International Journal of Pharmaceutics (v.486, #1-2)
EDITORIAL BOARD (iii).
Specific in vitro binding of a new 99mTc-radiolabeled derivative of the C-terminal decapeptide of prothymosin alpha on human neutrophils by Chrysoula-Evangelia Karachaliou; Christos Liolios; Charalampos Triantis; Christos Zikos; Pinelopi Samara; Ourania E. Tsitsilonis; Hubert Kalbacher; Wolfgang Voelter; Minas Papadopoulos; Ioannis Pirmettis; Evangelia Livaniou (1-12).
Display OmittedProthymosin alpha (ProTα) is a conserved mammalian polypeptide with intracellular functions associated with cell proliferation and apoptosis and an extracellular role associated with immunopotentiation. The N-terminal fragment [1–28], which is identical with the immunostimulating peptide thymosin α1 (Tα1), was earlier considered as the immunoactive region of the polypeptide; however, recent data suggest that ProTα may exert a discrete immunomodulating action through its central or C-terminal region, via targeting Toll-like receptor- 4 (TLR4). In this work, a derivative of the C-terminal fragment ProTα[100-109] (ProTα-D1) that can be radiolabeled with 99mTc was developed. The biological activity of the non-radioactive 185/187rhenium-complex of this derivative ([185/187Re]ProTα-D1, structurally similar with [99mTc]ProTα-D1) was verified through suitable in vitro bioassays on human neutrophils. Subsequent cell-binding studies revealed specific, time-dependent and saturable binding of [99mTc]ProTα-D1 on neutrophils, which was inhibited by intact ProTα and ProTα[100-109], as well as by a “prototype” TLR4-ligand (lipopolysaccharide from Escherichia coli). Overall, our results support the existence of ProTα-binding sites on human neutrophils, recognizing [99mTc]ProTα-D1, which might involve TLR4. [99mTc]ProTα-D1 may be a useful tool for conducting further in vitro and in vivo studies, aiming to elucidate the extracellular mode of action of ProTα and, eventually, develop ProTα-based immunotherapeutics.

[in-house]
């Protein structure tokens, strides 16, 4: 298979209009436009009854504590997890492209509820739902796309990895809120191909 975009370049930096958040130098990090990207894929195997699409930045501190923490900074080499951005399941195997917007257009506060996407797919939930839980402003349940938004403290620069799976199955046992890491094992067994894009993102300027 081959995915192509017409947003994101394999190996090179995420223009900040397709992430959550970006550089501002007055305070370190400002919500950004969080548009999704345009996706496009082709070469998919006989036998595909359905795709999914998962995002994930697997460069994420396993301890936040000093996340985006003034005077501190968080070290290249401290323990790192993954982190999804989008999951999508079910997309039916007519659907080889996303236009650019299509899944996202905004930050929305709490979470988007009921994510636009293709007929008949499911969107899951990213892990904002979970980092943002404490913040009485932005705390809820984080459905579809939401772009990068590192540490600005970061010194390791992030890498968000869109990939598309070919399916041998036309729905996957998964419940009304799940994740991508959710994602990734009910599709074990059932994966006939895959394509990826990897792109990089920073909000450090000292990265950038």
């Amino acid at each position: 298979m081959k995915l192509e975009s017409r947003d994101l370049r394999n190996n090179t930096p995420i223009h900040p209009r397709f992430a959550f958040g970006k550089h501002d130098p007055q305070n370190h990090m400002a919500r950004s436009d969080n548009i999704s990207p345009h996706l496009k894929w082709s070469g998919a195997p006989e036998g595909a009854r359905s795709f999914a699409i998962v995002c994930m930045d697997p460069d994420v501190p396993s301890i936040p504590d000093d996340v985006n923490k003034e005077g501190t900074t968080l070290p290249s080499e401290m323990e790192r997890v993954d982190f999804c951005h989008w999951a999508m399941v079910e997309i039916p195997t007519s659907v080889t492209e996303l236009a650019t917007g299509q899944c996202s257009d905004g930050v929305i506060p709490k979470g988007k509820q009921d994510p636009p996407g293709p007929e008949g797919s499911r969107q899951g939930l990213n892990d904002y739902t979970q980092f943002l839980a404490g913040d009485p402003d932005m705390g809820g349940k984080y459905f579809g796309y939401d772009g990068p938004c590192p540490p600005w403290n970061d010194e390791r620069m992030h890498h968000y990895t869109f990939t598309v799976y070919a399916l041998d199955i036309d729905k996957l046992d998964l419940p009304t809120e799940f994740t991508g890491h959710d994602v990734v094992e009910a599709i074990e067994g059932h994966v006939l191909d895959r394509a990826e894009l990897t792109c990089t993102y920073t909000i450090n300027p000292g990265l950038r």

Keywords: Prothymosin alpha (ProTα); Synthetic ProTα-fragments; 99mTc-radiolabeling; Human neutrophils; Cell-binding studies;
Optimization of a pharmaceutical tablet formulation based on a design space approach and using vibrational spectroscopy as PAT tool by Pierre-François Chavez; Pierre Lebrun; Pierre-Yves Sacré; Charlotte De Bleye; Lauranne Netchacovitch; Serge Cuypers; Jérôme Mantanus; Henri Motte; Martin Schubert; Brigitte Evrard; Philippe Hubert; Eric Ziemons (13-20).
Display OmittedThe aim of the present study was to optimize a tablet formulation using a quality by design approach. The selected methodology was based on the variation of the filler grade, taking into account the particle size distribution (PSD) of active pharmaceutical ingredient (API) in order to improve five critical quality attributes (CQAs). Thus, a mixture design of experiments (DoE) was performed at pilot scale. The blending step was monitored using near infrared (NIR) spectroscopy as process analytical technology tool enabling real-time qualitative process monitoring. Furthermore, some tablets were analyzed by Raman imaging to evaluate the API distribution within the samples. Based on the DoE results, design spaces were computed using a risk-based Bayesian predictive approach to provide for each point of the experimental domain the expected probability to get the five CQAs jointly within the specifications in the future. Finally, the optimal conditions of the identified design space were successfully validated. In conclusion, a design space approach supported by NIR and Raman spectroscopy was able to define a blend that complies with the target product profile with a quantified guarantee or risk.